The Income Tax of Legal Persons in the United States. Under the corporate system in force in the United States, it is possible to distinguish the following different forms of companies:
The C-type capital company (C-corporation) or classic type capital company characterized by the possession of a legal personality and a corporate assets that are perfectly independent and distinct from the shareholders;
The capital company of type S (S-corporation) which, from a legal point of view, is identical to that of type C while fiscally, but is characterized by the possibility of opting, in the presence of certain requirements (such as the residence of the shareholders in the United States, the existence of only one class of shares and a maximum number of shareholders), for a “transparent” tax regime whereby income is taxed only once, directly to the shareholders;
The Limited Liability Company, a recently established company in the commercial and tax legislation of the United States, which in addition to the benefit of limited liability of the shareholders, typical of joint-stock companies, provides for the possibility of applying the “transparent” taxation regime, similarly to people;
The General Partnership which provides for the unlimited and joint liability of the shareholders who respond with their own assets for the obligations assumed by the company. From a fiscal point of view, the income produced by the partnership is not attributed to the latter but is attributed to individual shareholders by means of the so-called “transparent” taxation regime;
The Limited Partnership, similar to our limited partnership since it contains some limited partners who benefit from the limited financial liability to the amount of the share conferred.
The following are subject to corporate income tax: C-corporations (with the exception of partnerships, S-corporations and LLCs if they are taxed “for transparency” by their shareholders); associations; insurance companies; the banks. US companies are taxed on their so-called income. worldwide, that is, without having regard to the location of the source of income and without detecting the place of exercise of its business or where the management and administrative center of the same is located.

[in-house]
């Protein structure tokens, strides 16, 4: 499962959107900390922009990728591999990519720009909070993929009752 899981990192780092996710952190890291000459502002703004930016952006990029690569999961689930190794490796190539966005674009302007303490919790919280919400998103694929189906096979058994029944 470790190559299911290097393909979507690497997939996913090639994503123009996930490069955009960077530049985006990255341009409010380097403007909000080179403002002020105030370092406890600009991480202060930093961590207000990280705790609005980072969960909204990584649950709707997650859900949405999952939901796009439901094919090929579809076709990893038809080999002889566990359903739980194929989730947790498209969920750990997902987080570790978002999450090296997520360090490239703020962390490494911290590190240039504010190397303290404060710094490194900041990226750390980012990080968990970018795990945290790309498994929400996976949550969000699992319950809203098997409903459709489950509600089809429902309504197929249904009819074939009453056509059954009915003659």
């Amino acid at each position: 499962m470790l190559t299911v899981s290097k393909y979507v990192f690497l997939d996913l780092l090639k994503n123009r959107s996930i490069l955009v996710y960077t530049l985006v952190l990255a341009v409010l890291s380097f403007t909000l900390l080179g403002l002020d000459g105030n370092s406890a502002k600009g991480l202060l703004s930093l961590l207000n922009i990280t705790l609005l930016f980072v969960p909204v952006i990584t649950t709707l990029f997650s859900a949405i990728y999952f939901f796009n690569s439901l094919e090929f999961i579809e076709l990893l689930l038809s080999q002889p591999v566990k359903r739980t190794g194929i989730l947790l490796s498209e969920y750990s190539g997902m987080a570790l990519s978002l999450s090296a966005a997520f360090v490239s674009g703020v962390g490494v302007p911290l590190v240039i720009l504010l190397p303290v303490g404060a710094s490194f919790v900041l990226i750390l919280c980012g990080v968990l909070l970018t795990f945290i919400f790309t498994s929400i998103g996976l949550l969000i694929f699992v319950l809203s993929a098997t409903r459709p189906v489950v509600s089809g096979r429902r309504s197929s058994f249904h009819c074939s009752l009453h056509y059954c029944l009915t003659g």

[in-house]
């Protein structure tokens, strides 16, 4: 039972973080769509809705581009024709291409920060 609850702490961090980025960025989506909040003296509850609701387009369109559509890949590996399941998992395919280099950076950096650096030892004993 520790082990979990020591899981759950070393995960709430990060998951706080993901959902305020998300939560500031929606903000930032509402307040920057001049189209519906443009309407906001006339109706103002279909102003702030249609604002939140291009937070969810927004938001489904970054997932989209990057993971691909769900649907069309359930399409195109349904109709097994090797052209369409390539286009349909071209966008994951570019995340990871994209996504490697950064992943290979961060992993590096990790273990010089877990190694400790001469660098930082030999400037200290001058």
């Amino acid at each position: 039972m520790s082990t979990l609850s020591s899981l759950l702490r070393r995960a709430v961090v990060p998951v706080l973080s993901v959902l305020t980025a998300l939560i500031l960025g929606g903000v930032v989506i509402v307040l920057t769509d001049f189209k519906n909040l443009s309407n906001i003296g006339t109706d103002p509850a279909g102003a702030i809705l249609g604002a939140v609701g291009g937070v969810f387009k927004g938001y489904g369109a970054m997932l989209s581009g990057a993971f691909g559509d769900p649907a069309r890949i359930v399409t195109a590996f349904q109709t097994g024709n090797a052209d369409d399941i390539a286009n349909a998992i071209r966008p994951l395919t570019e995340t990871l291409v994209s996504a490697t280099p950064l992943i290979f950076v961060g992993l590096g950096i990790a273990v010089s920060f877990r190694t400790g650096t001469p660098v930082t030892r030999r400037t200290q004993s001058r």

The income of the companies is quantified on the basis of the regularly kept accounting records. The method of accounting for administrative events ordinarily envisaged is the accrual method, unless the volume of gross revenues in the previous three years has not exceeded the limit of 7 million dollars (in this case the criterion of cash (cash method) .The data obtained from the accounting are subject to a series of subsequent adjustments that make it possible to determine the taxable income.
It is possible to deduct all the expenses incurred for carrying out the business activity, such as: expenses of an “ordinary” nature; the depreciation rates; interest expense, subject to limitations; federal and local income taxes; contributions to charities; losses not covered by insurance; non-recoverable credits; research and development expenses (they are fully deductible in the relevant year, that is, they can be amortized over 60 months); organizational expenses; start-up costs; expenses related to the processing of natural resources (oil, gas, minerals, etc.).
Corporate tax and rates
The federal corporate income tax is configured as a progressive tax by income brackets; since 2011, the tax rates are between 15 and 35%.
There are also two additional rates, equal to 38 and 39% respectively, in correspondence with two intermediate income brackets, which have the function of “correcting” the tax inequalities emerging near the upper limits of the intermediate income brackets.
|Income brackets (in USD)||Tax rates|
|Up to 50,000||15%|
|50.001 – 75.000||$ 7,500 + 25% on income exceeding $ 50,000|
|75.001 – 100.000||$ 13,750 + 34% on income exceeding $ 75,000|
|100.001 – 335.000||$ 22,250 + 39% on income exceeding $ 100,000|
|335.001 – 10,000,000||$ 113,900 + 34% on income exceeding $ 335,000|
|10,000.001 – 15,000,000||$ 3,400,000 + 35% on income in excess of $ 10 million|
|10,000.001 – 15,000,000||$ 5,150,000 + 38% on income exceeding $ 15 million|
Companies, like natural persons, are also subject to the Alternative Minimum Tax (AMT), which is calculated on a wider tax base than ordinary taxation, using a single tax rate of 20%. The function of this tax is to ensure that all companies with significant income contribute to the federal tax burden while being entitled to a certain number of exemptions, deductions and tax credits.
The alternative tax is due if the amount of the same exceeds the tax calculated with the ordinary taxation method.
The AMT does not apply to small businesses or to companies that have an average amount of revenues, referring to the last three years, of less than 7.5 million dollars.
In the next article, we will explain detail of state and local taxes.